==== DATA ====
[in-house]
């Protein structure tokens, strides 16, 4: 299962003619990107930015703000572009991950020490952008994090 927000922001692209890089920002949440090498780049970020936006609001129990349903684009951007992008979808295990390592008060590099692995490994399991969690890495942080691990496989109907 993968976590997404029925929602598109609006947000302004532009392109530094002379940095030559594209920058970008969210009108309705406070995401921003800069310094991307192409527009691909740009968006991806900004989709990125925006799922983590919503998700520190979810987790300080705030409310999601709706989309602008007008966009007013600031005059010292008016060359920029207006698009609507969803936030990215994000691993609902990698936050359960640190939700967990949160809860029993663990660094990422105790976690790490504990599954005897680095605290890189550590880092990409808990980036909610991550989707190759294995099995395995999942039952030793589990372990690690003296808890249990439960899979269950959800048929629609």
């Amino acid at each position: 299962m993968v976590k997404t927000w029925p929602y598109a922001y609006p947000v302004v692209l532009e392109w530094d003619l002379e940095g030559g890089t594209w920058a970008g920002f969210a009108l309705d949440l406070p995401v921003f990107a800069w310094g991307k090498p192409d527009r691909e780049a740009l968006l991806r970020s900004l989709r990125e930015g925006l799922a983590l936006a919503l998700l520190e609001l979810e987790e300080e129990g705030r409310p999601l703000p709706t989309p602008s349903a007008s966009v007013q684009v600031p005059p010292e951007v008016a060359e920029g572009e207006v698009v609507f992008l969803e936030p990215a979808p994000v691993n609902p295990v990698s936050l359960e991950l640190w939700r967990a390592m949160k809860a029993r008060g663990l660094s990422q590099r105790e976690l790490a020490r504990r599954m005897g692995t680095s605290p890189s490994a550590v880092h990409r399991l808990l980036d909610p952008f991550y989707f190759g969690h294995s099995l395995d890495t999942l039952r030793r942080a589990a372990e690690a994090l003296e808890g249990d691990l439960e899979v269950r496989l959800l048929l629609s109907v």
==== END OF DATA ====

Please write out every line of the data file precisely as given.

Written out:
[in-house]
């Protein structure tokens, strides 16, 4: 299962003619990107930015703000572009991950020490952008994090 927000922001692209890089920002949440090498780049970020936006609001129990349903684009951007992008979808295990390592008060590099692995490994399991969690890495942080691990496989109907 993968976590997404029925929602598109609006947000302004532009392109530094002379940095030559594209920058970008969210009108309705406070995401921003800069310094991307192409527009691909740009968006991806900004989709990125925006799922983590919503998700520190979810987790300080705030409310999601709706989309602008007008966009007013600031005059010292008016060359920029207006698009609507969803936030990215994000691993609902990698936050359960640190939700967990949160809860029993663990660094990422105790976690790490504990599954005897680095605290890189550590880092990409808990980036909610991550989707190759294995099995395995999942039952030793589990372990690690003296808890249990439960899979269950959800048929629609």
């Amino acid at each position: 299962m993968v976590k997404t927000w029925p929602y598109a922001y609006p947000v302004v692209l532009e392109w530094d003619l002379e940095g030559g890089t594209w920058a970008g920002f969210a009108l309705d949440l406070p995401v921003f990107a800069w310094g991307k090498p192409d527009r691909e780049a740009l968006l991806r970020s900004l989709r990125e930015g925006l799922a983590l936006a919503l998700l520190e609001l979810e987790e300080e129990g705030r409310p999601l703000p709706t989309p602008s349903a007008s966009v007013q684009v600031p005059p010292e951007v008016a060359e920029g572009e207006v698009v609507f992008l969803e936030p990215a979808p994000v691993n609902p295990v990698s936050l359960e991950l640190w939700r967990a390592m949160k809860a029993r008060g663990l660094s990422q590099r105790e976690l790490a020490r504990r599954m005897g692995t680095s605290p890189s490994a550590v880092h990409r399991l808990l980036d909610p952008f991550y989707f190759g969690h294995s099995l395995d890495t999942l039952r030793r942080a589990a372990e690690a994090l003296e808890g249990d691990l439960e899979v269950r496989l959800l048929l629609s109907v």